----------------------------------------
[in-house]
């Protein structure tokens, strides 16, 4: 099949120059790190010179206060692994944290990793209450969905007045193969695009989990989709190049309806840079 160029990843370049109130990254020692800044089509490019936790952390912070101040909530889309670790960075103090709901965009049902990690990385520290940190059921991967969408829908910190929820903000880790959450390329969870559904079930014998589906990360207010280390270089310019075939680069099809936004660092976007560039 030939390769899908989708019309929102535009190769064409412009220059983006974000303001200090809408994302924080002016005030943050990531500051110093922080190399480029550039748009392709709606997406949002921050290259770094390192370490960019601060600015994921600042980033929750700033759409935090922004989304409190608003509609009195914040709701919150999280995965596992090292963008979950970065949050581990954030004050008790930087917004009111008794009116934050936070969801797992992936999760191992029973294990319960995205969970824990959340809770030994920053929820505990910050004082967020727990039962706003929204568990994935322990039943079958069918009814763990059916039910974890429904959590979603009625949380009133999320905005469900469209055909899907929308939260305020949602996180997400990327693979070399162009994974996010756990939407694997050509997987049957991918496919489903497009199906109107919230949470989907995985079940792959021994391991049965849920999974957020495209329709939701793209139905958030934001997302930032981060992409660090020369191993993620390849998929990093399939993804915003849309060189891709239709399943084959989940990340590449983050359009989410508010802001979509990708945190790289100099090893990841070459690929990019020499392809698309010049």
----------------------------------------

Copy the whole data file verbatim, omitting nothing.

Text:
[in-house]
């Protein structure tokens, strides 16, 4: 099949120059790190010179206060692994944290990793209450969905007045193969695009989990989709190049309806840079 160029990843370049109130990254020692800044089509490019936790952390912070101040909530889309670790960075103090709901965009049902990690990385520290940190059921991967969408829908910190929820903000880790959450390329969870559904079930014998589906990360207010280390270089310019075939680069099809936004660092976007560039 030939390769899908989708019309929102535009190769064409412009220059983006974000303001200090809408994302924080002016005030943050990531500051110093922080190399480029550039748009392709709606997406949002921050290259770094390192370490960019601060600015994921600042980033929750700033759409935090922004989304409190608003509609009195914040709701919150999280995965596992090292963008979950970065949050581990954030004050008790930087917004009111008794009116934050936070969801797992992936999760191992029973294990319960995205969970824990959340809770030994920053929820505990910050004082967020727990039962706003929204568990994935322990039943079958069918009814763990059916039910974890429904959590979603009625949380009133999320905005469900469209055909899907929308939260305020949602996180997400990327693979070399162009994974996010756990939407694997050509997987049957991918496919489903497009199906109107919230949470989907995985079940792959021994391991049965849920999974957020495209329709939701793209139905958030934001997302930032981060992409660090020369191993993620390849998929990093399939993804915003849309060189891709239709399943084959989940990340590449983050359009989410508010802001979509990708945190790289100099090893990841070459690929990019020499392809698309010049």